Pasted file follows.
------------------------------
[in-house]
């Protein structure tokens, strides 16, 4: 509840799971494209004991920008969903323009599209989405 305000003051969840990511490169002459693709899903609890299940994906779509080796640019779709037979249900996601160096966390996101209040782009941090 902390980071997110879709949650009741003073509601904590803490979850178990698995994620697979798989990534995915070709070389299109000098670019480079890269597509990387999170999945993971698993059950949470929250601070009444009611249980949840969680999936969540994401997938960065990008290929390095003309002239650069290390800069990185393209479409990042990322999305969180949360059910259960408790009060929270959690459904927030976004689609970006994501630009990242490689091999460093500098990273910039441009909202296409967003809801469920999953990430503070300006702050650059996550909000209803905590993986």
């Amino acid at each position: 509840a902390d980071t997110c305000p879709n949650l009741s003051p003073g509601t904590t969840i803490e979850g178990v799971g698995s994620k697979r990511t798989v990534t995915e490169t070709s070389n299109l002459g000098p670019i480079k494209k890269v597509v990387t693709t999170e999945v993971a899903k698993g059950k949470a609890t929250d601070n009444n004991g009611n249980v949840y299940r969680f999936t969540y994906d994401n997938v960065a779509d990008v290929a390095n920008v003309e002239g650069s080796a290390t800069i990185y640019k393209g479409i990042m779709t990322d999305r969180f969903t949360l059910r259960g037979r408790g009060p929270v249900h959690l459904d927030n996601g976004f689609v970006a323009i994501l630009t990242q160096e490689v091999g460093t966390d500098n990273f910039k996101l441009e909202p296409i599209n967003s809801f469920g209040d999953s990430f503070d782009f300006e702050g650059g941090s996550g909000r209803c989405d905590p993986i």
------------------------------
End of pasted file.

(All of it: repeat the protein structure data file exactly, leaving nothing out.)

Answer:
[in-house]
């Protein structure tokens, strides 16, 4: 509840799971494209004991920008969903323009599209989405 305000003051969840990511490169002459693709899903609890299940994906779509080796640019779709037979249900996601160096966390996101209040782009941090 902390980071997110879709949650009741003073509601904590803490979850178990698995994620697979798989990534995915070709070389299109000098670019480079890269597509990387999170999945993971698993059950949470929250601070009444009611249980949840969680999936969540994401997938960065990008290929390095003309002239650069290390800069990185393209479409990042990322999305969180949360059910259960408790009060929270959690459904927030976004689609970006994501630009990242490689091999460093500098990273910039441009909202296409967003809801469920999953990430503070300006702050650059996550909000209803905590993986």
């Amino acid at each position: 509840a902390d980071t997110c305000p879709n949650l009741s003051p003073g509601t904590t969840i803490e979850g178990v799971g698995s994620k697979r990511t798989v990534t995915e490169t070709s070389n299109l002459g000098p670019i480079k494209k890269v597509v990387t693709t999170e999945v993971a899903k698993g059950k949470a609890t929250d601070n009444n004991g009611n249980v949840y299940r969680f999936t969540y994906d994401n997938v960065a779509d990008v290929a390095n920008v003309e002239g650069s080796a290390t800069i990185y640019k393209g479409i990042m779709t990322d999305r969180f969903t949360l059910r259960g037979r408790g009060p929270v249900h959690l459904d927030n996601g976004f689609v970006a323009i994501l630009t990242q160096e490689v091999g460093t966390d500098n990273f910039k996101l441009e909202p296409i599209n967003s809801f469920g209040d999953s990430f503070d782009f300006e702050g650059g941090s996550g909000r209803c989405d905590p993986i």